Nanoparticles of Biodegradable Polymers for Clinical Administration of Paclitaxel

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Abstract:

Paclitaxel is one of the best antineoplastic drugs found from nature in the past decades, which has been found effective against a wide spectrum of cancers including ovarian cancer, breast cancer, small and non small cell lung cancer, colon cancer, head and neck cancer, multiple myeloma, melanoma, and Kaposi's sarcoma. Like many other anticancer drugs, it has difficulties in clinical administration due to its poor solubility in water and most pharmaceutical reagents. In its current clinical application, an adjuvant called Cremophor EL has to be employed, which has been found to be responsible for many serious side effects. Nanoparticles of biodegradable polymers can provide an ideal solution to such an adjuvant problem and realize a controlled and targeted delivery of the drug with better efficacy and less side effects. With further development, such as particle size optimization and surface coating, nanoparticle formulation of paclitaxel can promote a new concept of chemotherapy to realize its full efficacy and to improve quality of life of the patients, which includes personalized chemotherapy, local chemotherapy, sustained chemotherapy, oral chemotherapy, chemotherapy across the blood-brain barrier, chemotherapy across the microcirculation barrier, etc. The present research proposes a novel formulation for fabrication of nanoparticles of poly(lactic-co-glycolic acid) (PLGA) by a modified solvent extraction / evaporation technique, in which natural emulsifiers, such as phospholipids, cholesterol and vitamin E TPGS are creatively applied to achieve high drug encapsulation efficiency, desired drug released kinetics, high cell uptake and high cytotoxicity. The nanoparticles composed of various recipes and manufactured under various conditions were characterized by laser light scattering (LLS) for size and size distribution, scanning electron microscopy (SEM) and atomic force microscopy (AFM) for morphological properties, X-ray photoelectron spectroscopy (XPS) and Fourier Transformation Infrared Spectroscopy (FTIR) for surface chemistry, zeta-potential for surface charge, and differential scanning calorimetry (DSC) for the thermogram properties. The drug encapsulation efficiency and the drug release kinetics under in vitro conditions were measured by high performance liquid chromatography (HPLC). It was found that these natural emulsifiers have great advantages for nanoparticle formulation of paclitaxel over the traditional macromolecular emulsifiers, such as polyvinyl alcohol (PVA). Nanoparticles of desired small size and narrow size distribution can be obtained. The drug encapsulation efficiency can be achieved as high as 100 %. The released kinetics can be made under control. The HT-29 cancer cell line experiment showed that after 24 hours of incubation, the cell mortality caused by the drug administered by such nanoparticle formulation could be more than 13 times higher than that caused by the free drug under similar conditions.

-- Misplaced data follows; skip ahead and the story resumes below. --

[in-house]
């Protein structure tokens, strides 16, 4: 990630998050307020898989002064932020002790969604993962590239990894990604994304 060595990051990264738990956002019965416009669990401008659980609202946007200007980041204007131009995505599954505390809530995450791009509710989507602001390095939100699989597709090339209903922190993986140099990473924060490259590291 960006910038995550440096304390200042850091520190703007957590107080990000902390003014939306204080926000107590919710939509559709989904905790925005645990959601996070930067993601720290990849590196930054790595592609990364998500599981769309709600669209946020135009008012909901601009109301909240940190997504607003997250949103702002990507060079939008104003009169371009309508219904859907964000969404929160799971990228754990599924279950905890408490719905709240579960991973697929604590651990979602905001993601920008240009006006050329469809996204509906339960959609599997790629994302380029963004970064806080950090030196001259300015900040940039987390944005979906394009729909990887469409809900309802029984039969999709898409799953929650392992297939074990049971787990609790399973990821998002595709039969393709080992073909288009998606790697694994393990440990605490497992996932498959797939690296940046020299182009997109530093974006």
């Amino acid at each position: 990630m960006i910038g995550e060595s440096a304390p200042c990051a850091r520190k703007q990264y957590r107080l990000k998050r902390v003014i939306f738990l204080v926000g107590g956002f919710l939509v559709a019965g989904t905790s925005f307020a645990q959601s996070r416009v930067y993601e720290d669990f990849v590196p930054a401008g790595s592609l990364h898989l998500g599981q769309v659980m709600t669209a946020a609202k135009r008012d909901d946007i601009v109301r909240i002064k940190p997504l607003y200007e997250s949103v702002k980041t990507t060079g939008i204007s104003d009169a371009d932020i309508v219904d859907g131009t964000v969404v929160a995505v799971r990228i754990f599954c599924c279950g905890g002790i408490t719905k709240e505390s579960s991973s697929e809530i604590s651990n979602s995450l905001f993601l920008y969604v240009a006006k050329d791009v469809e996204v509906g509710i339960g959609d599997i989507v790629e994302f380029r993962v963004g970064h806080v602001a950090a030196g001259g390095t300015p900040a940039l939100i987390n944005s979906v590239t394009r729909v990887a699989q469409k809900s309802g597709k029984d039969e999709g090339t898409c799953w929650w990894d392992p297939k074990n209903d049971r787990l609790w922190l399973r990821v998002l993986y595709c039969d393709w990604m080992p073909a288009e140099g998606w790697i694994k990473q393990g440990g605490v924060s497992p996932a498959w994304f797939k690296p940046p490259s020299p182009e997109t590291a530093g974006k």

Keywords: Nanoparticles; cholesterol; myeloma; paclitaxel; photoelectron spectroscopy

Document Type: Review Article

DOI: http://dx.doi.org/10.2174/0929867043455909

Affiliations: Department of Chemical and Environmental Engineering, National University of Singapore, 10 Kent Ridge Crescent, Singapore 119260.

Publication date: February 1, 2004

More about this publication?
  • Current Medicinal Chemistry covers all the latest and outstanding developments in medicinal chemistry and rational drug design. Each issue contains a series of timely in-depth reviews written by leaders in the field covering a range of the current topics in medicinal chemistry. Current Medicinal Chemistry is an essential journal for every medicinal chemist who wishes to be kept informed and up-to-date with the latest and most important developments.
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